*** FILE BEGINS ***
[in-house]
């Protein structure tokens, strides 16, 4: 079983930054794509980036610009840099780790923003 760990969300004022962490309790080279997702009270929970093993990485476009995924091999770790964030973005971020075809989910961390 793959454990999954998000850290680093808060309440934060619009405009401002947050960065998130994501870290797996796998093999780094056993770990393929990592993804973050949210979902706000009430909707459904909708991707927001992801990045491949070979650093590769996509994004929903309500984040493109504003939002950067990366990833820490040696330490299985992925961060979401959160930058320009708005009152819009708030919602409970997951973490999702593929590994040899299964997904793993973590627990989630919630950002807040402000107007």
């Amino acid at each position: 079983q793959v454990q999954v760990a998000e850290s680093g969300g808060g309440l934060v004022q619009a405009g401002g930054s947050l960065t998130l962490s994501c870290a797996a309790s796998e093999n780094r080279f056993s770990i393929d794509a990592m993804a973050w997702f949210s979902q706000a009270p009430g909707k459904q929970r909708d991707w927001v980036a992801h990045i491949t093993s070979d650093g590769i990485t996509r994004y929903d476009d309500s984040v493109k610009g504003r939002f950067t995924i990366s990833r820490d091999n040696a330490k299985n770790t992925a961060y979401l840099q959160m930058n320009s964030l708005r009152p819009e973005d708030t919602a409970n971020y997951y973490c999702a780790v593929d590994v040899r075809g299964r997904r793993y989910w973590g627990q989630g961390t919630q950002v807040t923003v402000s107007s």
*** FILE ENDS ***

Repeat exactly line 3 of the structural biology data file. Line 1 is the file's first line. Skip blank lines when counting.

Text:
């Amino acid at each position: 079983q793959v454990q999954v760990a998000e850290s680093g969300g808060g309440l934060v004022q619009a405009g401002g930054s947050l960065t998130l962490s994501c870290a797996a309790s796998e093999n780094r080279f056993s770990i393929d794509a990592m993804a973050w997702f949210s979902q706000a009270p009430g909707k459904q929970r909708d991707w927001v980036a992801h990045i491949t093993s070979d650093g590769i990485t996509r994004y929903d476009d309500s984040v493109k610009g504003r939002f950067t995924i990366s990833r820490d091999n040696a330490k299985n770790t992925a961060y979401l840099q959160m930058n320009s964030l708005r009152p819009e973005d708030t919602a409970n971020y997951y973490c999702a780790v593929d590994v040899r075809g299964r997904r793993y989910w973590g627990q989630g961390t919630q950002v807040t923003v402000s107007s």